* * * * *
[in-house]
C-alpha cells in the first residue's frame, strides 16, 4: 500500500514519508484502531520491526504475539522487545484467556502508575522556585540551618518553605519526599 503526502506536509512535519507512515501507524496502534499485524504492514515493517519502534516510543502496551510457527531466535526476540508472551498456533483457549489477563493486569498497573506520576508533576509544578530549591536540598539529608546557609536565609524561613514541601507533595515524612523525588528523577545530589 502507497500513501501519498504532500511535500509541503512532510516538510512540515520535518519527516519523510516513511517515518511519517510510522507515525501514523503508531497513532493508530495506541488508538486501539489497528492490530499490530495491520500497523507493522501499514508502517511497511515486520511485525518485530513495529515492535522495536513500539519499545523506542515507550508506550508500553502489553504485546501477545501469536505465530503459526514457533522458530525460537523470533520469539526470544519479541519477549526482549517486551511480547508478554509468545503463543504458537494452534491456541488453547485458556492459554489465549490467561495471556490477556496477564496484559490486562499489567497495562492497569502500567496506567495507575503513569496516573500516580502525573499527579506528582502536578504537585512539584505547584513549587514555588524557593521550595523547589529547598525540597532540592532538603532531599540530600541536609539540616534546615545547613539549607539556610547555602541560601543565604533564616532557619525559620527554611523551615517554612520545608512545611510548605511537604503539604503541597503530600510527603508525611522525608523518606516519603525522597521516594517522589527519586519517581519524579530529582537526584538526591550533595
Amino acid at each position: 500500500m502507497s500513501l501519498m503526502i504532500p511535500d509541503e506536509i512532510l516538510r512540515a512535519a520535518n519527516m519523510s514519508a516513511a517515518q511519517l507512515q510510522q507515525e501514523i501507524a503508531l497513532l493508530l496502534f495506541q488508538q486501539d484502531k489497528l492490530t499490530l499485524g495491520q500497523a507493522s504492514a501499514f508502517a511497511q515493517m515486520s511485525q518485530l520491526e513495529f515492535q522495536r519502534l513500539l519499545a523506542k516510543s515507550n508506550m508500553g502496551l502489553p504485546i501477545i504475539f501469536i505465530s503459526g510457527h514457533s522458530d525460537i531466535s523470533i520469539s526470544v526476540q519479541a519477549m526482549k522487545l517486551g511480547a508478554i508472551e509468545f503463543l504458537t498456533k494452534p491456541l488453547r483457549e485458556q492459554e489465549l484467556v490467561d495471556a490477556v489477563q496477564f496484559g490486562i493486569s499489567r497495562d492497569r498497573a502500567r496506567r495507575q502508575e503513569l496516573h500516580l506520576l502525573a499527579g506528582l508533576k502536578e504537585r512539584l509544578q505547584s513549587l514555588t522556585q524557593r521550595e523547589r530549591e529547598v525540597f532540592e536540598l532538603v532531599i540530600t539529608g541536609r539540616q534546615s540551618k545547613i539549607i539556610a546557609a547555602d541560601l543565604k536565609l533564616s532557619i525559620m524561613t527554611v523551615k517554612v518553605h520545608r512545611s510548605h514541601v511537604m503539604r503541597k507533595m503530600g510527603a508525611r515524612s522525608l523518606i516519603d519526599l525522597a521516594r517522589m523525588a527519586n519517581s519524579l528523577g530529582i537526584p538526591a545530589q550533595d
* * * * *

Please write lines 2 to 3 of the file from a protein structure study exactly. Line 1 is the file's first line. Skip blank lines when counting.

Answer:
C-alpha cells in the first residue's frame, strides 16, 4: 500500500514519508484502531520491526504475539522487545484467556502508575522556585540551618518553605519526599 503526502506536509512535519507512515501507524496502534499485524504492514515493517519502534516510543502496551510457527531466535526476540508472551498456533483457549489477563493486569498497573506520576508533576509544578530549591536540598539529608546557609536565609524561613514541601507533595515524612523525588528523577545530589 502507497500513501501519498504532500511535500509541503512532510516538510512540515520535518519527516519523510516513511517515518511519517510510522507515525501514523503508531497513532493508530495506541488508538486501539489497528492490530499490530495491520500497523507493522501499514508502517511497511515486520511485525518485530513495529515492535522495536513500539519499545523506542515507550508506550508500553502489553504485546501477545501469536505465530503459526514457533522458530525460537523470533520469539526470544519479541519477549526482549517486551511480547508478554509468545503463543504458537494452534491456541488453547485458556492459554489465549490467561495471556490477556496477564496484559490486562499489567497495562492497569502500567496506567495507575503513569496516573500516580502525573499527579506528582502536578504537585512539584505547584513549587514555588524557593521550595523547589529547598525540597532540592532538603532531599540530600541536609539540616534546615545547613539549607539556610547555602541560601543565604533564616532557619525559620527554611523551615517554612520545608512545611510548605511537604503539604503541597503530600510527603508525611522525608523518606516519603525522597521516594517522589527519586519517581519524579530529582537526584538526591550533595
Amino acid at each position: 500500500m502507497s500513501l501519498m503526502i504532500p511535500d509541503e506536509i512532510l516538510r512540515a512535519a520535518n519527516m519523510s514519508a516513511a517515518q511519517l507512515q510510522q507515525e501514523i501507524a503508531l497513532l493508530l496502534f495506541q488508538q486501539d484502531k489497528l492490530t499490530l499485524g495491520q500497523a507493522s504492514a501499514f508502517a511497511q515493517m515486520s511485525q518485530l520491526e513495529f515492535q522495536r519502534l513500539l519499545a523506542k516510543s515507550n508506550m508500553g502496551l502489553p504485546i501477545i504475539f501469536i505465530s503459526g510457527h514457533s522458530d525460537i531466535s523470533i520469539s526470544v526476540q519479541a519477549m526482549k522487545l517486551g511480547a508478554i508472551e509468545f503463543l504458537t498456533k494452534p491456541l488453547r483457549e485458556q492459554e489465549l484467556v490467561d495471556a490477556v489477563q496477564f496484559g490486562i493486569s499489567r497495562d492497569r498497573a502500567r496506567r495507575q502508575e503513569l496516573h500516580l506520576l502525573a499527579g506528582l508533576k502536578e504537585r512539584l509544578q505547584s513549587l514555588t522556585q524557593r521550595e523547589r530549591e529547598v525540597f532540592e536540598l532538603v532531599i540530600t539529608g541536609r539540616q534546615s540551618k545547613i539549607i539556610a546557609a547555602d541560601l543565604k536565609l533564616s532557619i525559620m524561613t527554611v523551615k517554612v518553605h520545608r512545611s510548605h514541601v511537604m503539604r503541597k507533595m503530600g510527603a508525611r515524612s522525608l523518606i516519603d519526599l525522597a521516594r517522589m523525588a527519586n519517581s519524579l528523577g530529582i537526584p538526591a545530589q550533595d